Around 70 French boats sailed into St. Helier harbour on Thursday morning in a dramatic protest over fishing rights, with Royal Navy boats keeping watch. Here, Express brings you live updates on how the crisis is continuing to develop today.
The protest was an act of retaliation by the French fishermen after some were denied permits to fish in the island’s waters, while others were aggrieved by conditions they claimed Jersey had “unilaterally” added to the permits. These conditions included restrictions on fishing zones and the number of days they could spend at sea per year.
The change to a disputed fishing licence system came about because of Brexit, with the UK and Jersey becoming a ‘third country’ in the eyes of the EU. A trade deal between the two nations was signed at the end of December, which was finally ratified by the EU last Tuesday.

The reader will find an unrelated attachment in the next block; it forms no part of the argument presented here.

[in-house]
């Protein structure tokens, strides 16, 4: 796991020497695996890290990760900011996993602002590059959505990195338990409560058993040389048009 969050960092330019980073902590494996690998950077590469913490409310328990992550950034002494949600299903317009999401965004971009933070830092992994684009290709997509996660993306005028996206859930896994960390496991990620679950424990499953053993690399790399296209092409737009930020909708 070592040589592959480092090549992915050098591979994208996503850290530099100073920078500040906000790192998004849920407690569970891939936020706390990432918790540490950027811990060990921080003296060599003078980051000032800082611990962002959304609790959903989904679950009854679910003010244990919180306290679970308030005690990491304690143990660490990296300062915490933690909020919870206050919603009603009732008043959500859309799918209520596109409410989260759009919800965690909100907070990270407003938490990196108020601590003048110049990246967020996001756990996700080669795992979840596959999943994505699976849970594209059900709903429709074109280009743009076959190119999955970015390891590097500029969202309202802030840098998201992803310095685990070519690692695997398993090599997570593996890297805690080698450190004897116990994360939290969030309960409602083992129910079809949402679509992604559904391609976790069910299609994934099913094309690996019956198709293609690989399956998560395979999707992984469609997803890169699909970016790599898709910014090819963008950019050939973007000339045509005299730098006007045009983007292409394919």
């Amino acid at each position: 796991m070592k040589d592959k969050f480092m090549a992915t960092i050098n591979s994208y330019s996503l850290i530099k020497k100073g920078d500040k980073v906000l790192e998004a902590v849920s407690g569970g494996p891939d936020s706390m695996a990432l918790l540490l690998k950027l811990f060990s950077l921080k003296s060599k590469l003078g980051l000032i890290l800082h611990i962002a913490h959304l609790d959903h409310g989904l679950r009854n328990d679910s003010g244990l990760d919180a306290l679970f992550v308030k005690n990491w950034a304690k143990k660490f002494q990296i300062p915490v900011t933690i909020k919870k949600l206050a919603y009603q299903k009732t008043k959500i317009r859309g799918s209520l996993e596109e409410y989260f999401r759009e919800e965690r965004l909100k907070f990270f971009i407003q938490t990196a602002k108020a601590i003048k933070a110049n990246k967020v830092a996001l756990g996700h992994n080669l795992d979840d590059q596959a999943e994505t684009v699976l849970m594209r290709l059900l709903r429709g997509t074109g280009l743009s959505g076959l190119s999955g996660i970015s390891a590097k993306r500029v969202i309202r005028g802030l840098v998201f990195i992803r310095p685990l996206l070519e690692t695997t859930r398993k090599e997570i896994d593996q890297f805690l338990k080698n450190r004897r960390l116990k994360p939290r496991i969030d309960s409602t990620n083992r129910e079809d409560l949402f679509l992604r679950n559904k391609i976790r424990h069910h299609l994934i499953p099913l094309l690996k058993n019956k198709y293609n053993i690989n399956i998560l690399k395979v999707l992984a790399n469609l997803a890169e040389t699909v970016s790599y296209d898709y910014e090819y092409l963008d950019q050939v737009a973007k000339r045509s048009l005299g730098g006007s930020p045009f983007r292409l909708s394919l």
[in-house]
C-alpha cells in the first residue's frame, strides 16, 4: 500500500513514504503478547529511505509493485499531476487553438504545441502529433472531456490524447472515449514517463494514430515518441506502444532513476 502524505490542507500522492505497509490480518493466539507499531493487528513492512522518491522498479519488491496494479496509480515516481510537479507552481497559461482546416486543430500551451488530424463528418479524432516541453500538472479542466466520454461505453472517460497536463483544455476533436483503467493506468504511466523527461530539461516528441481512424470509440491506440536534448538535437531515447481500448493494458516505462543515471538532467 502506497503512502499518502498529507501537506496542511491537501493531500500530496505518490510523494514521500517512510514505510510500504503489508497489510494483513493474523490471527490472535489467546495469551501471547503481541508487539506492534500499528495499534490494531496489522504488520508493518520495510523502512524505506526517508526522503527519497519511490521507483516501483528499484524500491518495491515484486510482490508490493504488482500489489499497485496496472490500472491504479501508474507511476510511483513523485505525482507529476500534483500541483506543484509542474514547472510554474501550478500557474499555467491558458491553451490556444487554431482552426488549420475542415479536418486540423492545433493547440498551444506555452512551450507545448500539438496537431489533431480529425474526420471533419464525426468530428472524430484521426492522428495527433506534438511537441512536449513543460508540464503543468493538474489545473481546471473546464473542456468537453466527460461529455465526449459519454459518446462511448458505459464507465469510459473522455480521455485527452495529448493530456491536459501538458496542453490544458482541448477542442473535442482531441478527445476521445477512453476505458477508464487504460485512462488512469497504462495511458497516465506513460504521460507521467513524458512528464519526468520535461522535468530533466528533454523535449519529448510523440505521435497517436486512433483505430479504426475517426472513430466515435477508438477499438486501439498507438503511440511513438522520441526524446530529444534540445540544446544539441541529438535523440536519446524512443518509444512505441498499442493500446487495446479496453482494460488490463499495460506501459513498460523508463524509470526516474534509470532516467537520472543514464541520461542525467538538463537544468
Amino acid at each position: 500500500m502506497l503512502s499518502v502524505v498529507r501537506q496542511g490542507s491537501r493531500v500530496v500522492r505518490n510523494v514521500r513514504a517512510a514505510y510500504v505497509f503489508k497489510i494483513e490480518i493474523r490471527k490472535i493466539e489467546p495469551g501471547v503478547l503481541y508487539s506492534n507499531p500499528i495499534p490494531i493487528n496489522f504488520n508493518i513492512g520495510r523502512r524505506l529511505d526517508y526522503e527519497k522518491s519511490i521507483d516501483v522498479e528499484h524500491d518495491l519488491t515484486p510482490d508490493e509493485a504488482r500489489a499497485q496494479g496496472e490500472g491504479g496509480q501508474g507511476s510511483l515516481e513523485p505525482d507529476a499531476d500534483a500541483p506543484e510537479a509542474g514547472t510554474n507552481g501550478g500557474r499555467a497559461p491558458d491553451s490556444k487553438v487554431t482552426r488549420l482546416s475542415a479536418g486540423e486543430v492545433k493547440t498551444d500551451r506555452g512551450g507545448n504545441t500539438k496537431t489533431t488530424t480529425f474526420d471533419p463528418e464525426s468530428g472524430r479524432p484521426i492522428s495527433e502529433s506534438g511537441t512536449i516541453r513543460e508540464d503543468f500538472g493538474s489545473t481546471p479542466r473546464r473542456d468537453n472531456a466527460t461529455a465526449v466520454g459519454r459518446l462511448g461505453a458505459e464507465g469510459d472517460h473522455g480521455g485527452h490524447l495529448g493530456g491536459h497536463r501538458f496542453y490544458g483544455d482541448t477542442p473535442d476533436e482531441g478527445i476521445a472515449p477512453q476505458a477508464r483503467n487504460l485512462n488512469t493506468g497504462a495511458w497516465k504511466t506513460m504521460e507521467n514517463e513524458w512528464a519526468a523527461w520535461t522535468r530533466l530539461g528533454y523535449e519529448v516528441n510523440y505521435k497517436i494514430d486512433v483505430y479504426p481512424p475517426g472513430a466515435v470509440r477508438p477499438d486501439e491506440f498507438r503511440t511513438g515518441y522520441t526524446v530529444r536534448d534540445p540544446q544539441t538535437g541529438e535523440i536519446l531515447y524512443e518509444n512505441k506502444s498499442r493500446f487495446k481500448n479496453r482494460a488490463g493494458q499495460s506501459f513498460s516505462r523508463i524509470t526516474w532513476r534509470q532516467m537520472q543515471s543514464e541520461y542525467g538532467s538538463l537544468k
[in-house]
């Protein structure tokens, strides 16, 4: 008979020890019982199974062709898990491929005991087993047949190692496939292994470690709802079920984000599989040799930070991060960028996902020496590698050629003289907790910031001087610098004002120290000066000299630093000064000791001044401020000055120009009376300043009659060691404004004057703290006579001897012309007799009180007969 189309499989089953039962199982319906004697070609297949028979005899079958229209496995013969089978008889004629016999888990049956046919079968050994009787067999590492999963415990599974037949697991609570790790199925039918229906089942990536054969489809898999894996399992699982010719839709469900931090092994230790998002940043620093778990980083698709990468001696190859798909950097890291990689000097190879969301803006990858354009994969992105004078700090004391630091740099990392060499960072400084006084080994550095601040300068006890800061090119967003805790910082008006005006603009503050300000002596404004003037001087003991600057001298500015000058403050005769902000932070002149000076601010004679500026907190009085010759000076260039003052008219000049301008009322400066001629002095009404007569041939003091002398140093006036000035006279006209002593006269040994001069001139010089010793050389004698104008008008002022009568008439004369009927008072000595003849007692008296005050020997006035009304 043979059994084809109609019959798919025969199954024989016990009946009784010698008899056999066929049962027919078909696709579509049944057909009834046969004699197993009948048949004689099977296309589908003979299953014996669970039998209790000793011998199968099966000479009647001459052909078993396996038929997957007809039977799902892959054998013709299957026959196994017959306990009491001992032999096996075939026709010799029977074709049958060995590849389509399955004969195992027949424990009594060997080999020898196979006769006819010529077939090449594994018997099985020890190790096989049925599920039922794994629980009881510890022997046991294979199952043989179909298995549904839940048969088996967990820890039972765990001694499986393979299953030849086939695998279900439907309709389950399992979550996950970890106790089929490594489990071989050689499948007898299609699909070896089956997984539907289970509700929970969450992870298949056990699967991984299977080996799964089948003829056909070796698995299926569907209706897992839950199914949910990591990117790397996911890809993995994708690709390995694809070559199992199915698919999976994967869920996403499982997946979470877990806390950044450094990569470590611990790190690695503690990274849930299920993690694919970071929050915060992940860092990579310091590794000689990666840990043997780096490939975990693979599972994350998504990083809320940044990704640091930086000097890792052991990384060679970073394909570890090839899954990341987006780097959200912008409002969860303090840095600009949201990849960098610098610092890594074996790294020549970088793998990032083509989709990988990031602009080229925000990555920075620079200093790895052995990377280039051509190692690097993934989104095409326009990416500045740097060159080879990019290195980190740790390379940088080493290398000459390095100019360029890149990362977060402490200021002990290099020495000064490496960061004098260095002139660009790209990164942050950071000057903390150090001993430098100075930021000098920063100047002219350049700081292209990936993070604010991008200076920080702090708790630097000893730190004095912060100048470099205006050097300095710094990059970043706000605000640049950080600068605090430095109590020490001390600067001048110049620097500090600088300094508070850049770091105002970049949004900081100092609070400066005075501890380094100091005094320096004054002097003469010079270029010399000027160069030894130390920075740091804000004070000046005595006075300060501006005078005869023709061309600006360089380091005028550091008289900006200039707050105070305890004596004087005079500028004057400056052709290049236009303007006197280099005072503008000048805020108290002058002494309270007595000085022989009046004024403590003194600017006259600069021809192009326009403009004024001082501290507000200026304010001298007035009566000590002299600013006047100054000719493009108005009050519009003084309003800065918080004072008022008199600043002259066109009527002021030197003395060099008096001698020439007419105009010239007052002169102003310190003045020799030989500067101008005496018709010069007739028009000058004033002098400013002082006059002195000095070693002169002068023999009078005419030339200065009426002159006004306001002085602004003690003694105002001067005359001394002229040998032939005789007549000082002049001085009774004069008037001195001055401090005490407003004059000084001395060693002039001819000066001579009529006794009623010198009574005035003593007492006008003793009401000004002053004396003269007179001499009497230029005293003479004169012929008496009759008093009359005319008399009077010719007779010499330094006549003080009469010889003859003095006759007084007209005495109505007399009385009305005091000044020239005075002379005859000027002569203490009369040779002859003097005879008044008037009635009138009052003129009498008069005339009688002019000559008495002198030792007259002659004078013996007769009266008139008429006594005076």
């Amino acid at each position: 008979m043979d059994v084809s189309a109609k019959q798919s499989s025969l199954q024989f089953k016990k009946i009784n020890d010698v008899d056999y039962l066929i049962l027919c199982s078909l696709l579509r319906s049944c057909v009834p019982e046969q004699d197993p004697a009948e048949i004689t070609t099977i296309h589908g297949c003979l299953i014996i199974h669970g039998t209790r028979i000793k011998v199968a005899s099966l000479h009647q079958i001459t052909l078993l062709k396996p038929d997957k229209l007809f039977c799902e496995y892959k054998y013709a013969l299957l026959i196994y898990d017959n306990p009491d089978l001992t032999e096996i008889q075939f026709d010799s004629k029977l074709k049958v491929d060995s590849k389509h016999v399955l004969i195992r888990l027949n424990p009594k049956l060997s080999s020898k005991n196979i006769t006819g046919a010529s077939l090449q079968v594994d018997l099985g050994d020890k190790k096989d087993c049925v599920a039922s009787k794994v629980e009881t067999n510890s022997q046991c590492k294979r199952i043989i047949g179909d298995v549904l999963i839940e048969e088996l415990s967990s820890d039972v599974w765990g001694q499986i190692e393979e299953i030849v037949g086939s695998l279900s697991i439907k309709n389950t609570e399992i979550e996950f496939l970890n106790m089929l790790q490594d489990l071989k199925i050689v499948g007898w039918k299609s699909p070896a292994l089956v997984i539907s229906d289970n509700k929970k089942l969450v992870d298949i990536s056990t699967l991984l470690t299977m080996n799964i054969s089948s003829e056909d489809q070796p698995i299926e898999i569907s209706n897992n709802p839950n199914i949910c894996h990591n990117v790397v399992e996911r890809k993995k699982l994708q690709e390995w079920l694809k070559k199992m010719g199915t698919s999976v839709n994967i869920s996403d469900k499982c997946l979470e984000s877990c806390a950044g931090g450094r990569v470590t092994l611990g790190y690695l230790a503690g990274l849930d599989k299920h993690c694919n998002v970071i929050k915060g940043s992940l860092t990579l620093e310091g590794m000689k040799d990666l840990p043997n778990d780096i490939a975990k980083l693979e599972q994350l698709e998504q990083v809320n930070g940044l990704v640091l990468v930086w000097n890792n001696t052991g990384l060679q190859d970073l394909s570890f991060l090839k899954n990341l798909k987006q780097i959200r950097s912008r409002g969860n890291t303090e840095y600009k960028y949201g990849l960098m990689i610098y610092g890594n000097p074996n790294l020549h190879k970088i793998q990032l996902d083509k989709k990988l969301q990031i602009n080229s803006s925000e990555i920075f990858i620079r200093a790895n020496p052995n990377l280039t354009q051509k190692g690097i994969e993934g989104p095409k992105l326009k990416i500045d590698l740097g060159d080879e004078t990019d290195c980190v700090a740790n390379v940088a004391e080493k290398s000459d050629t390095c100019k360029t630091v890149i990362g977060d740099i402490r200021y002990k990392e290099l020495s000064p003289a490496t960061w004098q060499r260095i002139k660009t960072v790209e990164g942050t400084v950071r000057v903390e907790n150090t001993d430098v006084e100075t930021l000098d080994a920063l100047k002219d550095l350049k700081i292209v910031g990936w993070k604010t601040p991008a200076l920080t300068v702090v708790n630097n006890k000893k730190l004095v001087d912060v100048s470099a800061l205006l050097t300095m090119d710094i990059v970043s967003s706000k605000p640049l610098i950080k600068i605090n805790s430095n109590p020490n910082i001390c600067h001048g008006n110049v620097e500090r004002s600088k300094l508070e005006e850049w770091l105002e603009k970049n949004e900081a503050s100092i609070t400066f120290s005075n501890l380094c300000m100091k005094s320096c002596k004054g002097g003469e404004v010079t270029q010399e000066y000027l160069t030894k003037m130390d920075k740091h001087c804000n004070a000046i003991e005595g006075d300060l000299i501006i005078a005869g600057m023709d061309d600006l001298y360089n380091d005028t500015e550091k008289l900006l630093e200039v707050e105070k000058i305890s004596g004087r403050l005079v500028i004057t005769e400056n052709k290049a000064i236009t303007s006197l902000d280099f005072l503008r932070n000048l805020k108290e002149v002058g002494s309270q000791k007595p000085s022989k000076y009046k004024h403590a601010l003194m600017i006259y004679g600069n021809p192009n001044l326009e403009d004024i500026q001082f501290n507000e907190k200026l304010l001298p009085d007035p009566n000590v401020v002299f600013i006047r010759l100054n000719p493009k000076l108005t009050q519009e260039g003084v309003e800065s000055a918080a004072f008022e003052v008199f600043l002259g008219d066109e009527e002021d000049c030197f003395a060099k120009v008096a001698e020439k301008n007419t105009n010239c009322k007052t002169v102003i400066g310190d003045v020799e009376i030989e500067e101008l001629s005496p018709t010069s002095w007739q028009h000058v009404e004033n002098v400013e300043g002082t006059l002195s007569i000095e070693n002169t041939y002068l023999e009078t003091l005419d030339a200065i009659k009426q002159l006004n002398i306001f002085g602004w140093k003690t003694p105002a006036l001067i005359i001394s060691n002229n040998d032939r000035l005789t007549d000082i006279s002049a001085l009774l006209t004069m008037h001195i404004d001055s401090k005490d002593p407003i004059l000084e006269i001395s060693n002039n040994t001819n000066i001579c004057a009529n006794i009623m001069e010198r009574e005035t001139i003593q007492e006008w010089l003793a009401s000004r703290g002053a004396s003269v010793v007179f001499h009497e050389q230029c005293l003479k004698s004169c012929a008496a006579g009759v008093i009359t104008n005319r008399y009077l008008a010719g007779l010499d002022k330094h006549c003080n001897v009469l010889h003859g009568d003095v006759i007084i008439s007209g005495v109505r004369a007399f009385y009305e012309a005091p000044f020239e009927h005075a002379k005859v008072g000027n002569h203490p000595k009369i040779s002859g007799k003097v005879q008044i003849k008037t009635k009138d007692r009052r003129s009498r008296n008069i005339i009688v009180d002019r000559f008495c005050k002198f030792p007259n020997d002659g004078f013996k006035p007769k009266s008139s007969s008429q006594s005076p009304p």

Previously, between 2004 and 31 December last year, the management of Jersey’s waters between three and 12 miles was shared between France and the island under the Bay of Granville Agreement, which was signed by France and the UK in 2000.
Before that, Jersey only had control out to three miles and around the Ecréhous and Minquiers reefs. The space in between was classed as “common sea” not belonging to anyone.
Angered by the additional conditions added to the licences, the Manche and Normandy regions close their office in Jersey for the first time in 25 years.
La @RegionNormandie et le @MancheCD50 ferment leur représentation à #Jersey suite aux annonces d’un nombre de jours limités de droits de pêche pour les marins #Normands et demandent au Gouvernement de saisir la Commission Européenne. pic.twitter.com/t7D490QVp7— NormandieConquérante (@NdieConquerante) May 3, 2021
Following a meeting of regional fishing committees, Granville blocks Jersey fishermen from landing their catch there.